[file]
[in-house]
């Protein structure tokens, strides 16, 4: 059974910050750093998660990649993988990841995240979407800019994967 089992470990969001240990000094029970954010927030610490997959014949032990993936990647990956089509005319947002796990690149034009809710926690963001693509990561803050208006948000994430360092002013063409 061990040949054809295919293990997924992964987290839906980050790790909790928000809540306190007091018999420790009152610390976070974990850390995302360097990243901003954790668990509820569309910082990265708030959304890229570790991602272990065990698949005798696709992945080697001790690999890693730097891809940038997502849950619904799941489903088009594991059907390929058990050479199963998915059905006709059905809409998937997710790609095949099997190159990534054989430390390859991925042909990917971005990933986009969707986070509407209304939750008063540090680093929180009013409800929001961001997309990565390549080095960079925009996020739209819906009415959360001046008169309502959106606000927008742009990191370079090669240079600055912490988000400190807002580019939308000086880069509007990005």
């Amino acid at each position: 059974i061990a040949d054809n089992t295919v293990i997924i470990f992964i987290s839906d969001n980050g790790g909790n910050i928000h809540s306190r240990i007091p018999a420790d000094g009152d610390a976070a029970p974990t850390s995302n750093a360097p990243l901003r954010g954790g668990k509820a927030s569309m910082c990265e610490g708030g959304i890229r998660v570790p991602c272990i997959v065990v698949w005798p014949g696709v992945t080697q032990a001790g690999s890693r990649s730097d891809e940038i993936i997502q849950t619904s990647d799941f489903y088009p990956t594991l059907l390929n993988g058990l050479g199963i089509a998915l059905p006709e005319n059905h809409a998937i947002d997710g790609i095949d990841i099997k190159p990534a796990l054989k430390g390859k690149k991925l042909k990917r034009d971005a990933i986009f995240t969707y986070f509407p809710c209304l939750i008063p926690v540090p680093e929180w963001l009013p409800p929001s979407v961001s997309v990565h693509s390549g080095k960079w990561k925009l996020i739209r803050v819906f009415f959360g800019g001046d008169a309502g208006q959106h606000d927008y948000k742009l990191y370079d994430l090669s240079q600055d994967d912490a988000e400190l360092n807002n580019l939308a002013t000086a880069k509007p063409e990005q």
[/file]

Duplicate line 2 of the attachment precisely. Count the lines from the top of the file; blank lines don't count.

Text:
């Protein structure tokens, strides 16, 4: 059974910050750093998660990649993988990841995240979407800019994967 089992470990969001240990000094029970954010927030610490997959014949032990993936990647990956089509005319947002796990690149034009809710926690963001693509990561803050208006948000994430360092002013063409 061990040949054809295919293990997924992964987290839906980050790790909790928000809540306190007091018999420790009152610390976070974990850390995302360097990243901003954790668990509820569309910082990265708030959304890229570790991602272990065990698949005798696709992945080697001790690999890693730097891809940038997502849950619904799941489903088009594991059907390929058990050479199963998915059905006709059905809409998937997710790609095949099997190159990534054989430390390859991925042909990917971005990933986009969707986070509407209304939750008063540090680093929180009013409800929001961001997309990565390549080095960079925009996020739209819906009415959360001046008169309502959106606000927008742009990191370079090669240079600055912490988000400190807002580019939308000086880069509007990005």